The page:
Donatello’s Tabernacle of the Annunciation is a remarkable sculpture created between 1428 and 1433. The artwork, sculpted from limestone with residual gilding and polychromy, can be found against the southern wall of the S. Croce church in Florence. The sculpture is an architectural feature of a family chapel and replaces the original altar after the destruction of the original Chapel by Vasari. The Tabernacle depicts the Annunciation and features three pairs of putti, along with the figures of Mary and Gabriel. Positioned in the sixth bay of the church’s right aisle, the sculpture is considered one of Donatello’s masterpieces.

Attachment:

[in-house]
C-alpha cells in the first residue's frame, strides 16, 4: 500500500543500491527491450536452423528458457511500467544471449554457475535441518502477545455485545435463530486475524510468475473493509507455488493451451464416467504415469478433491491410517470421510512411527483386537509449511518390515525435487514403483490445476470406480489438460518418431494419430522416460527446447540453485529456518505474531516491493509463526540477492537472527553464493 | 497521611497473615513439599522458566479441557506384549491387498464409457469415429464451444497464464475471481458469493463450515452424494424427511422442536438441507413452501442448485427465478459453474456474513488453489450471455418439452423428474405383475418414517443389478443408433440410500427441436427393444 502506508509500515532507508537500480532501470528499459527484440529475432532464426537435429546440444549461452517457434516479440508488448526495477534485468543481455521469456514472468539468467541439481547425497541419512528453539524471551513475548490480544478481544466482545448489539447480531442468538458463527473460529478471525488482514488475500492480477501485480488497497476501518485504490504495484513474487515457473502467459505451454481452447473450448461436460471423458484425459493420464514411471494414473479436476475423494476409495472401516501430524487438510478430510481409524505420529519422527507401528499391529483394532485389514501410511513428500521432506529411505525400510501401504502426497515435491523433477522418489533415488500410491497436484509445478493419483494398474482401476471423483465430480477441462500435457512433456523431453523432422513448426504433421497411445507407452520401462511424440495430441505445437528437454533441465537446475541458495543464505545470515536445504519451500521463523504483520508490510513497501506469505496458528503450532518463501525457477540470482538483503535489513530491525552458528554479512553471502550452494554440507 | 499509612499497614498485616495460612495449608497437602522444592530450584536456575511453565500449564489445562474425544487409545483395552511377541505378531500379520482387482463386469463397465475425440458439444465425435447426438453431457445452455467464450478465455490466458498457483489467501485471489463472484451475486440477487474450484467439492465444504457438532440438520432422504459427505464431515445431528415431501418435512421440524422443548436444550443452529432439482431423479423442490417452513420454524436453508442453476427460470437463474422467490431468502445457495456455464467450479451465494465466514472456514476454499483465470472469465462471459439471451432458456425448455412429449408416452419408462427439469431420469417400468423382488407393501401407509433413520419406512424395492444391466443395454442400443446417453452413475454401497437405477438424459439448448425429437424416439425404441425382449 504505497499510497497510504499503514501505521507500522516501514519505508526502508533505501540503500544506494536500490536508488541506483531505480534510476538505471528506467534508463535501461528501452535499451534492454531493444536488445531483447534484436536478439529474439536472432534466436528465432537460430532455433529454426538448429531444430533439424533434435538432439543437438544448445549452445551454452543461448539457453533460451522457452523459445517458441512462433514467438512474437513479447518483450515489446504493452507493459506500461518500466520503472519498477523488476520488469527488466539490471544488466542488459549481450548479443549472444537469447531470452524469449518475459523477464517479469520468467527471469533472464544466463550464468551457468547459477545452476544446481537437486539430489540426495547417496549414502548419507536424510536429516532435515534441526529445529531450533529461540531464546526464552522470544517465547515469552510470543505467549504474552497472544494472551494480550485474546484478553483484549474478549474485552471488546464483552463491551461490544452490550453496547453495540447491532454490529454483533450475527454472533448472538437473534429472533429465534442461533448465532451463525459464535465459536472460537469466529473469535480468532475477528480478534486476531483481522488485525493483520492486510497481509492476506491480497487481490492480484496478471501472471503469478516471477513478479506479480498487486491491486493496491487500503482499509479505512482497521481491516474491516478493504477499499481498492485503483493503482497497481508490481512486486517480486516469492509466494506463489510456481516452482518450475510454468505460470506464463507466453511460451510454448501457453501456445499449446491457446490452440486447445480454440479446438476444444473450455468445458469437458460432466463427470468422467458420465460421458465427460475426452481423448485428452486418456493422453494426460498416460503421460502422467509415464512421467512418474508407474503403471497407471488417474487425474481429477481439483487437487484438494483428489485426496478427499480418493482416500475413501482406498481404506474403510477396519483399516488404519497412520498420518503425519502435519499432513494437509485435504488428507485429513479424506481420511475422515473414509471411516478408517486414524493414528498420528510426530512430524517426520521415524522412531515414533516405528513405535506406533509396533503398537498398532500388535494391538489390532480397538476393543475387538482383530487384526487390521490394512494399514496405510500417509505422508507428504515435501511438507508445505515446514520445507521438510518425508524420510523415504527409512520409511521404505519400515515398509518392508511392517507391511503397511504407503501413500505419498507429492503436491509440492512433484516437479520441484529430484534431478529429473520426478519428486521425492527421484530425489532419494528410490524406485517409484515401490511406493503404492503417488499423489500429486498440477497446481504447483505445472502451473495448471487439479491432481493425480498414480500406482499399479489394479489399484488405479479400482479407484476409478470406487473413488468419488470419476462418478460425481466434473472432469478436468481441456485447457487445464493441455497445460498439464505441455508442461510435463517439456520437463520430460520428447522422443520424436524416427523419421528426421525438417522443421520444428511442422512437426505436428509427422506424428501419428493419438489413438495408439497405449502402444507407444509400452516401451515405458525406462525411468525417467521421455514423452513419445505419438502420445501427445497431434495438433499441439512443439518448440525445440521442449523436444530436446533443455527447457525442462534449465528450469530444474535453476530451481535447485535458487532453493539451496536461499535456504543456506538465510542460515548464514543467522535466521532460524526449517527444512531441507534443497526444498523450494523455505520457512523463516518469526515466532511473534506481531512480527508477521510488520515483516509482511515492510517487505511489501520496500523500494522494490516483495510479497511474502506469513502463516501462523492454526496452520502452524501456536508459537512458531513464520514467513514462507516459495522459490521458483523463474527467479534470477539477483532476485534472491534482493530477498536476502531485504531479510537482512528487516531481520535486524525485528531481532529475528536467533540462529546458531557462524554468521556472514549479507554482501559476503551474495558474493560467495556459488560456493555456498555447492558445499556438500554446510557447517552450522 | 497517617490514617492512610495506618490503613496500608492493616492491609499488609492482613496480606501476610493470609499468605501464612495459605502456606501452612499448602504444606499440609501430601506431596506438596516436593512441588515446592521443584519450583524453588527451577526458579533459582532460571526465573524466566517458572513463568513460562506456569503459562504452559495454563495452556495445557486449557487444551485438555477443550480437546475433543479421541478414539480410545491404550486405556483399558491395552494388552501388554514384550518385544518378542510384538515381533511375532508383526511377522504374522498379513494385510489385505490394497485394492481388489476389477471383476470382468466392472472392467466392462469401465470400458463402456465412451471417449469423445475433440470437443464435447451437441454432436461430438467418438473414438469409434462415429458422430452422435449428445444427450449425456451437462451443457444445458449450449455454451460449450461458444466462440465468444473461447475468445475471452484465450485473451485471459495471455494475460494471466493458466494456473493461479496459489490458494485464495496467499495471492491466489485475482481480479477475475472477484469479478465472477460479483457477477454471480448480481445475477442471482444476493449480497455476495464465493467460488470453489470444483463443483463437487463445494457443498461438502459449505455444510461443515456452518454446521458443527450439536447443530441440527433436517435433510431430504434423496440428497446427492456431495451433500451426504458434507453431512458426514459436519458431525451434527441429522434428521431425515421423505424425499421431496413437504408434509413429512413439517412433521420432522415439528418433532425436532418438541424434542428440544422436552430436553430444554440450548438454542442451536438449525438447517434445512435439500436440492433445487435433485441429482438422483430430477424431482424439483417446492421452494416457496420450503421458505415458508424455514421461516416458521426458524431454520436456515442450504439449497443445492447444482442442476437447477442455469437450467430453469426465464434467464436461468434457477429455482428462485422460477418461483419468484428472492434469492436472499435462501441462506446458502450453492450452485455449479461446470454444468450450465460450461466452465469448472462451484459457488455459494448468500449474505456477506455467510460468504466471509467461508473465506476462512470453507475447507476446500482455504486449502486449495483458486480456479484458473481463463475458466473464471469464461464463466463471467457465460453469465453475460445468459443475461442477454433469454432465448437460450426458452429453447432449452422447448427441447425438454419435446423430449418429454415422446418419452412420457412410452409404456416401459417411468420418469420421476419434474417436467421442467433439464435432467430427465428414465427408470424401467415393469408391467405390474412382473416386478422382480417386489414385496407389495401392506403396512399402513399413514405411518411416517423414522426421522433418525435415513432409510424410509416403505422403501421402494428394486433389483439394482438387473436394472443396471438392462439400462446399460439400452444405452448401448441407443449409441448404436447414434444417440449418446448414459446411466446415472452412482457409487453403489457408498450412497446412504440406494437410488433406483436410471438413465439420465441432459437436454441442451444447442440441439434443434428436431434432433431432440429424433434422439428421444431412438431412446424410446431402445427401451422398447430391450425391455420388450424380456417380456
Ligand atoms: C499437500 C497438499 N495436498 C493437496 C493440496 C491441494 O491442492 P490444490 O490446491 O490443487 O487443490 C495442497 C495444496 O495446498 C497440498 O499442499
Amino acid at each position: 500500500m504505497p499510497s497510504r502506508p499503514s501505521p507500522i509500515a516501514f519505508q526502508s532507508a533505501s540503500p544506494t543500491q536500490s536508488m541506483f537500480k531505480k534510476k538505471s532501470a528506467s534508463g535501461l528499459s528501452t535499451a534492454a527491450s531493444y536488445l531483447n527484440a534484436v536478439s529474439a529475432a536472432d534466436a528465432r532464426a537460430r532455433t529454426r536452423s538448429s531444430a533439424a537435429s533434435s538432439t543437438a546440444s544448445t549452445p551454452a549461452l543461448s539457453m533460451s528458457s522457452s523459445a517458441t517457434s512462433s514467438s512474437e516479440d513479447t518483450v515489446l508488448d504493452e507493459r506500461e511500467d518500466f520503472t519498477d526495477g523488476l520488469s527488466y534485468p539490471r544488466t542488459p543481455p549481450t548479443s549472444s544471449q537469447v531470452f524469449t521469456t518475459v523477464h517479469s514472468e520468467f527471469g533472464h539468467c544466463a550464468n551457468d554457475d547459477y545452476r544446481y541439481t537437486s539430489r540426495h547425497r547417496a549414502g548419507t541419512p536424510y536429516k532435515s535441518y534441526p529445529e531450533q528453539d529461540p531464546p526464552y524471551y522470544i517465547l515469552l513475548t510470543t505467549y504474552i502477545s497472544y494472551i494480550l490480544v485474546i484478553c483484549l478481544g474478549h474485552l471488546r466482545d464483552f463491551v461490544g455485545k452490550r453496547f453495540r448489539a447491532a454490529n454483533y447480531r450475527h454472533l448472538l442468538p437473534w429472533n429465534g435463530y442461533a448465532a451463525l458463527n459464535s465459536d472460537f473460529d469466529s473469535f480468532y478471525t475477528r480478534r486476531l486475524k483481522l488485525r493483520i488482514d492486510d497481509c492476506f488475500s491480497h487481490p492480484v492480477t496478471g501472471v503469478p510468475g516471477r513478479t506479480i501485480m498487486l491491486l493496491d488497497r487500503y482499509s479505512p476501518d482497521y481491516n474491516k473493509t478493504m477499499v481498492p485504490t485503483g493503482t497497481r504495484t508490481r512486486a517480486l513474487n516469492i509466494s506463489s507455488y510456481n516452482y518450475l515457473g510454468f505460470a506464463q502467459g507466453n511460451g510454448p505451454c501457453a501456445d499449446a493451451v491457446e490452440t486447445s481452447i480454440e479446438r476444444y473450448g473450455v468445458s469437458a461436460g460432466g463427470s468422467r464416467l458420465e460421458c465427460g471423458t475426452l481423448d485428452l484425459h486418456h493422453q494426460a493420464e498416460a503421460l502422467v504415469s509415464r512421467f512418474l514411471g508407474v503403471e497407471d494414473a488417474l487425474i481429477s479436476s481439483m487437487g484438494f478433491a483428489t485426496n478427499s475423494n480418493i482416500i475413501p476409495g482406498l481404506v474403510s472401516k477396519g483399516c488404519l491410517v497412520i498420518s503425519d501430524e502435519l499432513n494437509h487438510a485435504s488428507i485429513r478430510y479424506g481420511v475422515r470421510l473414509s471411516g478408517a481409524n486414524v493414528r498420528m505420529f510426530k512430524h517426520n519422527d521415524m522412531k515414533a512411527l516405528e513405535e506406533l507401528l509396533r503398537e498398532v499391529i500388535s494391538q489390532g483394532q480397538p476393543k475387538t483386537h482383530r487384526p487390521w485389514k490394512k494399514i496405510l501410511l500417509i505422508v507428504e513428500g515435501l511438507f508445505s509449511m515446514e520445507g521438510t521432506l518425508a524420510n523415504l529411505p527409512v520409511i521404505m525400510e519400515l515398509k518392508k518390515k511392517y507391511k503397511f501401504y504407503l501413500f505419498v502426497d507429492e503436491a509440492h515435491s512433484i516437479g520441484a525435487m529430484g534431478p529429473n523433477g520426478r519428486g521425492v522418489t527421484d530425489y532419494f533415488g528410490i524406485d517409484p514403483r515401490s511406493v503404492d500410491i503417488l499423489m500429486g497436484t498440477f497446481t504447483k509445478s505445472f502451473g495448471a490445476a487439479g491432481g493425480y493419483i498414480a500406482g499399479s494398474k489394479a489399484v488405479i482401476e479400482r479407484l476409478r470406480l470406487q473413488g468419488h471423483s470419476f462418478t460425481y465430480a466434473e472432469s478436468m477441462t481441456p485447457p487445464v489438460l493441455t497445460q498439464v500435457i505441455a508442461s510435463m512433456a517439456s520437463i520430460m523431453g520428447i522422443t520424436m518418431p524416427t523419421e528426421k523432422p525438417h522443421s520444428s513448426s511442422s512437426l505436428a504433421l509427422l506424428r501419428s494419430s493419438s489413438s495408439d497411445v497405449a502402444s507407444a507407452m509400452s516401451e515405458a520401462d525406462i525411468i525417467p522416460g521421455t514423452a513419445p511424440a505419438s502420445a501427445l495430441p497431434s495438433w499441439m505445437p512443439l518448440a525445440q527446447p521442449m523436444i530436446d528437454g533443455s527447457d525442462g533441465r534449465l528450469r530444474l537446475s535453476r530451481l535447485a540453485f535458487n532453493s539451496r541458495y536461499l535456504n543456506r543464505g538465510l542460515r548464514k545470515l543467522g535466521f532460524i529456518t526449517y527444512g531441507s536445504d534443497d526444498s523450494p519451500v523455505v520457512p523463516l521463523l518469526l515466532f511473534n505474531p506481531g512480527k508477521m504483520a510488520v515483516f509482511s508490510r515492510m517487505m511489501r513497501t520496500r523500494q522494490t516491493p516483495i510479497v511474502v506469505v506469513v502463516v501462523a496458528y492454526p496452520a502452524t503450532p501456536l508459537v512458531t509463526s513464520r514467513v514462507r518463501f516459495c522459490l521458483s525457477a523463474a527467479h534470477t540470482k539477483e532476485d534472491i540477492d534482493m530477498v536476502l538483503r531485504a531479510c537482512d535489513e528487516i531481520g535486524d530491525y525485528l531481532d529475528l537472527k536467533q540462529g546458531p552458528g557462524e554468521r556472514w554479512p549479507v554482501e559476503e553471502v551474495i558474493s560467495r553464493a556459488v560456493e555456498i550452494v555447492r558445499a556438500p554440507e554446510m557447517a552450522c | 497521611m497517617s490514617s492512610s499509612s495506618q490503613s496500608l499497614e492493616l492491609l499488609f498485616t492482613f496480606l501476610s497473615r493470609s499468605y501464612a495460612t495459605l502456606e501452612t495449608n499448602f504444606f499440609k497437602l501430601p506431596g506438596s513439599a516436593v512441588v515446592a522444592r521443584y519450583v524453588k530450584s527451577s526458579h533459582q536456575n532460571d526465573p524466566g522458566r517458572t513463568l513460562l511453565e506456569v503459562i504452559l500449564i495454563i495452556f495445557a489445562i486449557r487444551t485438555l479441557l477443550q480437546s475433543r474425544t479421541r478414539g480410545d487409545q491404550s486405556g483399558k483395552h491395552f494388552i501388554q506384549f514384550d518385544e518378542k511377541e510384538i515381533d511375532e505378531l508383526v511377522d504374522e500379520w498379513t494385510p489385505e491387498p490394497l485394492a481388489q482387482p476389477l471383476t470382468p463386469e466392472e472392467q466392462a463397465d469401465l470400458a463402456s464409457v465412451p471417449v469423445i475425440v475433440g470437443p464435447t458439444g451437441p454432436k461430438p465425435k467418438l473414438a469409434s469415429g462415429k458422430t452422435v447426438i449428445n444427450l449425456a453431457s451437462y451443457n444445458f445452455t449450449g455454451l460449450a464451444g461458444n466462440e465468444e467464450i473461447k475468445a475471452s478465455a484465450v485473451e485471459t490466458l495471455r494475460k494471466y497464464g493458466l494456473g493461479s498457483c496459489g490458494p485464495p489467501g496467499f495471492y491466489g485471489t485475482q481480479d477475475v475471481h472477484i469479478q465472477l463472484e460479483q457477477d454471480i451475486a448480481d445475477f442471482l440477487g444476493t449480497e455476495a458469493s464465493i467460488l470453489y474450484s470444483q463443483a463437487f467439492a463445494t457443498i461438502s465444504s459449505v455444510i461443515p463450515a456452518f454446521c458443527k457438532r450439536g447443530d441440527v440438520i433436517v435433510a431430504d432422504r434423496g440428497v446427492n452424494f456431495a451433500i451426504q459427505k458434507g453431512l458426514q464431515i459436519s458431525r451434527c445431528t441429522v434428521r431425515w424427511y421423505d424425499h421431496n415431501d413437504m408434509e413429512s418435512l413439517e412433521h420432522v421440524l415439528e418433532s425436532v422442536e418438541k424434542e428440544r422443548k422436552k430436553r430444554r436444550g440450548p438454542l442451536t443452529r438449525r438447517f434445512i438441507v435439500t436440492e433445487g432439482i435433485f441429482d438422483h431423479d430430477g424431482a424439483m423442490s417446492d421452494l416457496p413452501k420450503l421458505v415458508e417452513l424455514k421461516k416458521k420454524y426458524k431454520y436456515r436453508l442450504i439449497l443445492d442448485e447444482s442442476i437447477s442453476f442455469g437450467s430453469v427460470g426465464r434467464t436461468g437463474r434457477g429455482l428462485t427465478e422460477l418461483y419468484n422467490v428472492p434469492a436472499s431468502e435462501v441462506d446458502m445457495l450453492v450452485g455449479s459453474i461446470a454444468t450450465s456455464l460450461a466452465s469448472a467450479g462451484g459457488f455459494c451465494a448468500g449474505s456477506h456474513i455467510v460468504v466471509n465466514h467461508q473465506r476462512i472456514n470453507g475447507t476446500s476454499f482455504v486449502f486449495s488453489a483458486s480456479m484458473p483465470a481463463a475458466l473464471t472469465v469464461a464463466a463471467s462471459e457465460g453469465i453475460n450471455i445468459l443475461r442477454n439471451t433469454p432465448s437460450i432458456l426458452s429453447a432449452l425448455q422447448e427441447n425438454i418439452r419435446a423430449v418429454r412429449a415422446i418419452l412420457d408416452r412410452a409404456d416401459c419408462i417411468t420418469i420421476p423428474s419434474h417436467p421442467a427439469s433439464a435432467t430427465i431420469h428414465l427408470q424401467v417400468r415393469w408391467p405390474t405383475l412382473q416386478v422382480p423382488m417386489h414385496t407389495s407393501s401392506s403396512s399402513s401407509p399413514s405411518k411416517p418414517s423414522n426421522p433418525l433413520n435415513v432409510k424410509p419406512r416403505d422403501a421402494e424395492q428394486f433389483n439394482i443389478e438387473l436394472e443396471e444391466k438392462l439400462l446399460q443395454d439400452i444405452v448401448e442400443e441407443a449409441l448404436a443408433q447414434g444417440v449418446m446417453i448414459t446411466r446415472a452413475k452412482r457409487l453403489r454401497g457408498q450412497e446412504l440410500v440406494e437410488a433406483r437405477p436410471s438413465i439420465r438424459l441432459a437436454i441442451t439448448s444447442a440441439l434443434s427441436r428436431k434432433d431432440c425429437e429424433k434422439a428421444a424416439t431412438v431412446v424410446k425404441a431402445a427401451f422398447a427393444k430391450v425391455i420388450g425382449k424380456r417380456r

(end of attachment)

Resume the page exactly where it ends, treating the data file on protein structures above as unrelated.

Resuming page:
The Tabernacle of the Annunciation is an example of Donatello’s new artistic tendencies that emerged after his time in Rome. Made of pietra serena stone, the sculpture includes various materials such as gold highlights, terracotta and stucco. The artwork is designed to represent the angels’ announcement to Mary of Jesus’ coming birth, with the putti forming a symbolic representation of the Holy Trinity. The sculpture’s three-dimensionality creates a sense of realism, as seen in the soft folds of Mary’s clothes and her contemplative gesture.
In summary, Donatello’s Tabernacle of the Annunciation is a breathtaking artwork that uses various materials and techniques to create a beautiful and accurate representation of the Annunciation story. The sculpture’s position and setting within the church add to its magnificence and religious significance. Donatello’s expertise in sculpting is evident in the intricacy and realism of the work, which has become a treasured masterpiece in the world of art.